Betwixt and between
M. Paz Galupo of Towson University, talked about the ways to capture the complexity of identity and represent those who do not fit into boxes.
By Keely Sexton
Many transgender and nonbinary individuals describe their experiences as existing in a liminal space, beyond the normative boxes of man or woman, straight or gay. Living in the world beyond those simple constructs is both a struggle and a gift, according to M. Paz Galupo, professor of psychology at Towson University.
The way in which many people understand gender and sexuality is in reference to the normative categories, said Galupo. But when those labels fail, creative language blossoms.
“Those who are nonbinary or trans exist beyond those labels, not between,” said Galupo, who is also the director of the Sexual & Gender Identity Lab at Towson. “Therefore they tend to express their identities and attractions with amazing complexity.”
Galupo has made a career out of learning the different ways in which those who don’t fit neatly into boxes, or map easily onto continuums, express their affinities. They presented their findings at Mount Holyoke College’s 18th Hastorf lecture, which was established to honor the 80th birthday of Barbara Hastorf, a Mount Holyoke alumna who graduated in 1943.
They were greeted with an enthusiastic crowd of students who came to hear of their latest research.
Traditional mechanisms for assessing sexuality — e.g., the Kinsey scale or similarly framed spectra of human sexuality — assume a fixed gender identity and a zero-sum attraction to a binary set of genders: If one is more attracted to (presumably cisgender —that is, non-transgender) men, then one is, by definition of the scale, less attracted to (presumably cisgender) women. There is no space for the individual to exist outside the binary state nor to be attracted to anyone who may not fit into the same.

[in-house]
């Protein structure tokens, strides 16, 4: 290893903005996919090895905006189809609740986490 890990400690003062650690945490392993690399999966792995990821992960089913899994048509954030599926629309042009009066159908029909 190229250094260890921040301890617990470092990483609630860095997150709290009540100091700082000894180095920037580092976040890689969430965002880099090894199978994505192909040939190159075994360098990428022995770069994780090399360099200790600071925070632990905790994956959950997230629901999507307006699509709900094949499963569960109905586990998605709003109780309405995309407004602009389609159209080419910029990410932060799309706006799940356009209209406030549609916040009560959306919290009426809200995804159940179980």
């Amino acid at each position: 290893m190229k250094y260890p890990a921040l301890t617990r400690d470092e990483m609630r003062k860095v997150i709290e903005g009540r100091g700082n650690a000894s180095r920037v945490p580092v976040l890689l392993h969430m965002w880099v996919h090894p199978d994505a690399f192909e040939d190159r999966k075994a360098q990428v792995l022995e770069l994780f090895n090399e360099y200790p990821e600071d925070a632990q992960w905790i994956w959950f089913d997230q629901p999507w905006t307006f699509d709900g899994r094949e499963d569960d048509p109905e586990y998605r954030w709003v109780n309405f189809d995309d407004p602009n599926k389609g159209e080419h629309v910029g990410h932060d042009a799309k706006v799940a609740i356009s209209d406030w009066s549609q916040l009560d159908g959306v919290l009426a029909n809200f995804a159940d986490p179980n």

One of Galupo’s participants put it succinctly: “I have come to realize I am attracted to male-identified people, including my female-bodied partner. The [Kinsey] scale asks me to talk about the sex characteristics of the people I am attracted to, not their gender identity or presentation.”
Another drew a metaphor: “If the Kinsey Scale is Earth, I’m floating far away outside of the galaxy,” they said.
So Galupo, with the help and feedback of their students, developed a new gendered sexuality scale that disaggregates sex and attraction. The gendered sexuality scale was developed with queer and nonbinary identities in mind. The scale has six different dimensions that asks respondents to rate on a scale of 1 to 7 their attraction to women, men, feminine, masculine, androgynous and gender-nonconforming people separately.
“We wanted to eliminate the continuum — that if you are attracted to masculine people you are by definition less attracted to feminine people. We also created a rating that focused on the beloved, not the gender identity of the respondent,” Galupo said.
The response has been enormously positive from queer and nonbinary individuals and heterosexual individuals, all of whom see themselves represented in the scale.
“This is the first survey I’ve seen that addresses attraction to gender presentation, rather than just sex parts. It definitely applies to me,” said one respondent in the study.
Galupo’s findings represent a breakthrough for those for whom traditional scales of gender and sexuality have failed. More than giving those individuals voice where they have historically been silenced, the scale also is a tool that scientists can use to more accurately represent the full human experience.
“I really want to root our theories and understandings based on lived experience,” Galupo said. “We know that if we’re looking at those lived experiences, we’re going to glean so much more about sexuality and gender in general.”